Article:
Every state and the District of Columbia has authorized their attorney general to enforce state consumer protection statutes in state court on behalf of their citizens who were victims of “unfair or deceptive” practices in the marketplace. While each state differs on the breadth of its coverage and the remedies available, it is a core duty of every attorney general to be involved in consumer protection.
Each state has now enacted an Unfair and Deceptive Acts and Practices Act (“UDAP”) that are remarkably similar. These laws have produced thousands of cases and billions of dollars for consumers as well as injunctive relief, an uncountable number of law review articles and numerous courses offered in law and business schools.
This Chapter discusses the role of attorneys general in consumer protection.
In the aftermath of World War Two it became clear that one by products of America’s growing economy was the failure of traditional common law fraud theories to protect consumers in an increasingly complex marketplace. Consumers were without access to information and common law caveat emptor was denying effective response for victims. Under the common law, both government and consumers were faced the daunting task of proving both intent and reliance before even beginning to overcome the fraud.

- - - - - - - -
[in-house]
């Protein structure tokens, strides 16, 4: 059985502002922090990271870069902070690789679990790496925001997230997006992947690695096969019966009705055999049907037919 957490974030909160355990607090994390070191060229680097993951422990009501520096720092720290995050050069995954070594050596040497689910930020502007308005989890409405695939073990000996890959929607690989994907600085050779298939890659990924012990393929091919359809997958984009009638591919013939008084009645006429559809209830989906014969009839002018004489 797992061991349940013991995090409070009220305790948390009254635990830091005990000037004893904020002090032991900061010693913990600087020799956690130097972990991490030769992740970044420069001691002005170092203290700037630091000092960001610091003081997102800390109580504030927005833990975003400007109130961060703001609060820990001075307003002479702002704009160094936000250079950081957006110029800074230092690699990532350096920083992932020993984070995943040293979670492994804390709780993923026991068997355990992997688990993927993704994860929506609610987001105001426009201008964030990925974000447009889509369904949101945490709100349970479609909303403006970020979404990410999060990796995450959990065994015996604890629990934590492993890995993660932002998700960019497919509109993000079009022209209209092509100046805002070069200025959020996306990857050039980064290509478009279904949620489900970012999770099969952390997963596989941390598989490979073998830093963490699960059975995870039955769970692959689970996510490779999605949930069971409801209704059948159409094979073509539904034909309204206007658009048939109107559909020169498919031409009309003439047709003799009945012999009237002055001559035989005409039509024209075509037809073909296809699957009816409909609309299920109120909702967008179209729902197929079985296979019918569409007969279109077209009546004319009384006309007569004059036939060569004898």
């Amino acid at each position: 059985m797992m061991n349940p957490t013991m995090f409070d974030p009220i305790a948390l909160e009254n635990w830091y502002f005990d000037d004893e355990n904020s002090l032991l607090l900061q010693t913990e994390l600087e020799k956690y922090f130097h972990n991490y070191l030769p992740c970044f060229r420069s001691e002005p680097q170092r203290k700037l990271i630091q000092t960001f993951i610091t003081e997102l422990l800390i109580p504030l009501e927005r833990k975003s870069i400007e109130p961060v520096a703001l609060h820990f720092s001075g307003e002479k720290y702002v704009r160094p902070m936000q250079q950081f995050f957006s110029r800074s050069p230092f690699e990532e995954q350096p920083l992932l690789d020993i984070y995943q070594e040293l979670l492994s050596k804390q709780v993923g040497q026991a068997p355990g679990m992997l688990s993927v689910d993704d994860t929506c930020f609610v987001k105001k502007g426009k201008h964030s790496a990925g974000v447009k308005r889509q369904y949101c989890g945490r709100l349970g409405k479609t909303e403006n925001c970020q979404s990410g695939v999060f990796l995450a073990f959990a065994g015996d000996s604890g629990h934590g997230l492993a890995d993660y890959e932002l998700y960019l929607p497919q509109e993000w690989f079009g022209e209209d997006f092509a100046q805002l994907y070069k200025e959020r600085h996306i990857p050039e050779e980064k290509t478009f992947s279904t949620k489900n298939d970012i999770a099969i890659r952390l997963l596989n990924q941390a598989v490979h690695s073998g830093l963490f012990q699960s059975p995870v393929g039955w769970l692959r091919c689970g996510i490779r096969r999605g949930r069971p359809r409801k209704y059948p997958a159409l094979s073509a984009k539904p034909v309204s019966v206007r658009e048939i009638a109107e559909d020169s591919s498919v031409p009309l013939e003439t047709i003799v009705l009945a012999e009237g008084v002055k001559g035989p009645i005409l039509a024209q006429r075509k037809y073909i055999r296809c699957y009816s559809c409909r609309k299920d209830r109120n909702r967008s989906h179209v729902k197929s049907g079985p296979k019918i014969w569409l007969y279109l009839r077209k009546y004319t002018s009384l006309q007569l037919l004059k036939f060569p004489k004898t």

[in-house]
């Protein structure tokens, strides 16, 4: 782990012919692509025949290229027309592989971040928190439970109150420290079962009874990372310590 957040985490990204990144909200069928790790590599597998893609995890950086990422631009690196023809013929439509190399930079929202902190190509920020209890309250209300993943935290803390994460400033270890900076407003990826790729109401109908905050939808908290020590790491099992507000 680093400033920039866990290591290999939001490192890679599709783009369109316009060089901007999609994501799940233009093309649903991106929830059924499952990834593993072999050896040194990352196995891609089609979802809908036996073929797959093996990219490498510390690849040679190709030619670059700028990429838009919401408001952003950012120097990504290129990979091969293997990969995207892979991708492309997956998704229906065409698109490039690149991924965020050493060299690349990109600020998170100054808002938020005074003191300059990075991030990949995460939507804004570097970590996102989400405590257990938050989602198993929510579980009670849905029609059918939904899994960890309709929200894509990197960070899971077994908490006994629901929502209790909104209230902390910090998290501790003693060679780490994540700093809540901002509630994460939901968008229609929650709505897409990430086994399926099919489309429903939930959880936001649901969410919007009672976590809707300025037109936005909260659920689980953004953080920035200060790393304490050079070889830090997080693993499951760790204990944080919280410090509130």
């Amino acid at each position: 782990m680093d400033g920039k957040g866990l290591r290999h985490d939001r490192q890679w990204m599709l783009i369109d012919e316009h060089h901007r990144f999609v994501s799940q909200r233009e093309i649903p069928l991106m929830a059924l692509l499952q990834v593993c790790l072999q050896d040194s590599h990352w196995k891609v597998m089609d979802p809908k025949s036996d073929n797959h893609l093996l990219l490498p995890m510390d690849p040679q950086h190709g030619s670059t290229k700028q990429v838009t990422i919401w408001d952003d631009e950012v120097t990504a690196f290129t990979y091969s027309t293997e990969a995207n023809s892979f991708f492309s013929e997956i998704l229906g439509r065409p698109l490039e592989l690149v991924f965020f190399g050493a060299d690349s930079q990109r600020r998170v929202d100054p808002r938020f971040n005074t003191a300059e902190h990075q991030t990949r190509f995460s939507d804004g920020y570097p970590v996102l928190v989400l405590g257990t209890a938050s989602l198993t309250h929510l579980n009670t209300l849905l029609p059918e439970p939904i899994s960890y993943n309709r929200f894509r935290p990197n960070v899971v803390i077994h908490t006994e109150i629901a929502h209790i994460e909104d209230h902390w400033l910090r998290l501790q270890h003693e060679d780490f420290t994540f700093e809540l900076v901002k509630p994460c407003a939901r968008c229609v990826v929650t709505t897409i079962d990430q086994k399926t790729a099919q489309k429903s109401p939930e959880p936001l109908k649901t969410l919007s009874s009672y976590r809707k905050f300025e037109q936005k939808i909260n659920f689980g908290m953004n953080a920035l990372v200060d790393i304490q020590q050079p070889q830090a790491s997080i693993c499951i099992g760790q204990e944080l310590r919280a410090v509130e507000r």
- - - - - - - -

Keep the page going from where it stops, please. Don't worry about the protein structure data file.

In the 1970’s state legislatures, supported by business organizations and the U. S. Chamber of Commerce, gave to their attorneys general sweeping authority to investigate and prosecute consumer fraud. Support for these laws was so strong that in 1978 the Congress actually appropriated federal funds that would go directly to attorneys general to begin or to create consumer protection divisions, and soon private remedies were added to the statutes all of which were to enforced in state courts.
The importance of the enactment of these laws cannot be overstated. To successfully bring a consumer fraud case under the common law, the victim would have to prove that the vendor had knowingly made a false statement with the intent to defraud, and that the victim had relied on the misrepresentation and been directly damaged by it.
Under UDAP, the attorney general gained the authority to investigate and receive documents without judicial approval and without even meeting a probable cause standard. The attorney general further did not have to prove intent or reliance. Private rights of action were later authorized and generally afforded the same powers.
Since the passage of state Unfair and Deceptive Practices Acts (UDAP), all State Attorneys General have responsibility in the area of consumer protection, which increasingly includes privacy issues. This Chapter discusses the broad nature of that authority and single state consumer protection enforcement. It also lays the groundwork for the development of multistate AG consumer litigation against a backdrop of increased use of arbitration in private consumer litigation.
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